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Publication numberUS8068582 B2
Publication typeGrant
Application numberUS 12/035,795
Publication dateNov 29, 2011
Filing dateFeb 22, 2008
Priority dateFeb 23, 2007
Also published asUS20080219408, US20120114101, WO2008103902A1
Publication number035795, 12035795, US 8068582 B2, US 8068582B2, US-B2-8068582, US8068582 B2, US8068582B2
InventorsRobert J. Ledoux, William Bertozzi, Stephen E. Korbly
Original AssigneePassport Systems, Inc.
Export CitationBiBTeX, EndNote, RefMan
External Links: USPTO, USPTO Assignment, Espacenet
Methods and systems for the directing and energy filtering of X-rays for non-intrusive inspection
US 8068582 B2
Abstract
Systems and methods are disclosed herein for lenses based on crystal X-ray diffraction and reflection to be used to direct and energy filter X-ray beams.
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Claims(26)
1. A method for illuminating a target to analyze its contents, comprising:
a) providing a source of photons in an X-ray energy range including photons of energy greater than 100 keV;
b) locating a crystal lens comprised of a plurality of lens surfaces arranged in at least one concentric circle, at a predetermined location relative to the photon source such that a beam of photons from the photon source is incident on said plurality of lens surfaces at at least one preselected angle of incidence to the surfaces; and
c) locating a target at a predetermined location relative to the crystal lens such that a plurality of photons from the photon beam in a preselected energy range are diffracted by the lens surfaces to be incident on a preselected portion of the target;
further comprising moving the target such that a plurality of the diffracted photons scan at least a portion of a target surface.
2. A method for illuminating a target to analyze its contents, comprising:
a) providing a source of photons in an X-ray energy range including photons of energy greater than 100 keV;
b) locating a crystal lens comprised of a plurality of lens surfaces arranged in at least one concentric circle, at a predetermined location relative to the photon source such that a beam of photons from the photon source is incident on said plurality of lens surfaces at at least one preselected angle of incidence to the surfaces; and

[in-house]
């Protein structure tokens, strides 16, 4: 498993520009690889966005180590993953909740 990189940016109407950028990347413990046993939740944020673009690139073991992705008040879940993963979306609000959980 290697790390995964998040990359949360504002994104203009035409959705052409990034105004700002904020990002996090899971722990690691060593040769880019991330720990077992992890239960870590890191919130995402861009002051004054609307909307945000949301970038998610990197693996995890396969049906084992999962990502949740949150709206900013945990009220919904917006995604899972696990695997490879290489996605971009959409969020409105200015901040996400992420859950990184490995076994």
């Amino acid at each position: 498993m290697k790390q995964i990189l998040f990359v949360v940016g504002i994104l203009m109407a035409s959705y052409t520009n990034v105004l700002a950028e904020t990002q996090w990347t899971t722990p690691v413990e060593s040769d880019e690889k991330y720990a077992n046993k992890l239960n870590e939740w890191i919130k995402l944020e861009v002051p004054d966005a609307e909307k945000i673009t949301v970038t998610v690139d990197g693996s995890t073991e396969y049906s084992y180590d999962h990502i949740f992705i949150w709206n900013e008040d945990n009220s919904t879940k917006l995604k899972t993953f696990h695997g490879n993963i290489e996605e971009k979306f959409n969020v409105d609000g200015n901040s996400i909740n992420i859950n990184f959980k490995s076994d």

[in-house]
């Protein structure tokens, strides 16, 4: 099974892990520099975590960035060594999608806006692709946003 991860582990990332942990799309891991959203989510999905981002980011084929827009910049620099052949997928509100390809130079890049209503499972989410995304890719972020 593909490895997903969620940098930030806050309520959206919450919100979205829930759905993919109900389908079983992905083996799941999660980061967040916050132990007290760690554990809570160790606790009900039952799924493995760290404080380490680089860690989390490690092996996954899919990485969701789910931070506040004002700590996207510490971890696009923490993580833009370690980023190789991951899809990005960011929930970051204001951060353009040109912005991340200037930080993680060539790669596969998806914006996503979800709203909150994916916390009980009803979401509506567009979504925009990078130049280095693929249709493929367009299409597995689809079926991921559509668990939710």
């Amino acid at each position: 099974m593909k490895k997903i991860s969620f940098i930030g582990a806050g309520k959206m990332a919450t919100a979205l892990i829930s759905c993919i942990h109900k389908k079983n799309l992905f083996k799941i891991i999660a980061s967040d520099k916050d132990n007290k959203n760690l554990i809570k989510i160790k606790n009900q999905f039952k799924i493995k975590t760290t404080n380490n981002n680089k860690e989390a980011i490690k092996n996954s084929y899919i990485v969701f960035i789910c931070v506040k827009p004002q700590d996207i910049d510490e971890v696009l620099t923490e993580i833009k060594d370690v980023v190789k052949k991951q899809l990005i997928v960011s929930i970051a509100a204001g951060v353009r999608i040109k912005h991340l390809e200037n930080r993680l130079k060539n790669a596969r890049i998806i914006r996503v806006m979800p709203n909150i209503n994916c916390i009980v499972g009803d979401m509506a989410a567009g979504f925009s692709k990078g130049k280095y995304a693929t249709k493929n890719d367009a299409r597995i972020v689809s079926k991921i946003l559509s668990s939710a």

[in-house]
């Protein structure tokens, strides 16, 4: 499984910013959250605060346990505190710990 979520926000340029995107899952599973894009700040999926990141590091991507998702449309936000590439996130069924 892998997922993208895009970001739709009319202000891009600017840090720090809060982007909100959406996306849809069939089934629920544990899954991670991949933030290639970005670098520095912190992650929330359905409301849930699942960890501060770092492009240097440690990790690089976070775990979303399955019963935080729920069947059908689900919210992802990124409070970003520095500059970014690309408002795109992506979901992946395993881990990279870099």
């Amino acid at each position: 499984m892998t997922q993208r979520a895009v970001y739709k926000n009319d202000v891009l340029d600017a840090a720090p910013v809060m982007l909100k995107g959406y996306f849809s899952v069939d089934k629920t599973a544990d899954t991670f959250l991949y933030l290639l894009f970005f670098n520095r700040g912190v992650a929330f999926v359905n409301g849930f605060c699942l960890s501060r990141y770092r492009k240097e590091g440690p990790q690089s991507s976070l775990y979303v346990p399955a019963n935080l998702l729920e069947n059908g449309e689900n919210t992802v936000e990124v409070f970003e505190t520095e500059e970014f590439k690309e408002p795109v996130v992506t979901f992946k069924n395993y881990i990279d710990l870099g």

c) locating a target at a predetermined location relative to the crystal lens such that a plurality of photons from the photon beam in a preselected enemy range are diffracted by the lens surfaces to be incident on a preselected portion of the target;
further comprising rotating the crystal lens about an axis such that a plurality of the diffracted photons in the preselected energy range scan at least a portion of a target surface.
3. A system for illuminating a target to analyze its contents, comprising:
a) a source of photons in an X-ray energy range including photons of energy greater than 100 keV;
b) a crystal lens comprised of a plurality of lens surfaces arranged in at least one concentric circle, at a predetermined location relative to the photon source such that a beam of photons from the photon source is incident on said plurality of lens surfaces at at least one preselected angle of incidence to the surfaces; and
c) a target at a predetermined location relative to the crystal lens such that a plurality of photons from the photon beam in a preselected energy range are diffracted by the lens surfaces to be incident on a preselected portion of the target;
further comprising means for moving the target such that a plurality of the diffracted photons scan at least a portion of a target surface.
4. A system for illuminating a target to analyze its contents, comprising:
a) a source of photons in an X-ray energy range including photons of energy greater than 100 keV;
b) a crystal lens comprised of a plurality of lens surfaces arranged in at least one concentric circle, at a predetermined location relative to the photon source such that a beam of photons from the photon source is incident on said plurality of lens surfaces at at least one preselected angle of incidence to the surfaces; and
c) a target at a predetermined location relative to the crystal lens such that a plurality of photons from the photon beam in a preselected energy range are diffracted by the lens surfaces to be incident on a preselected portion of the target;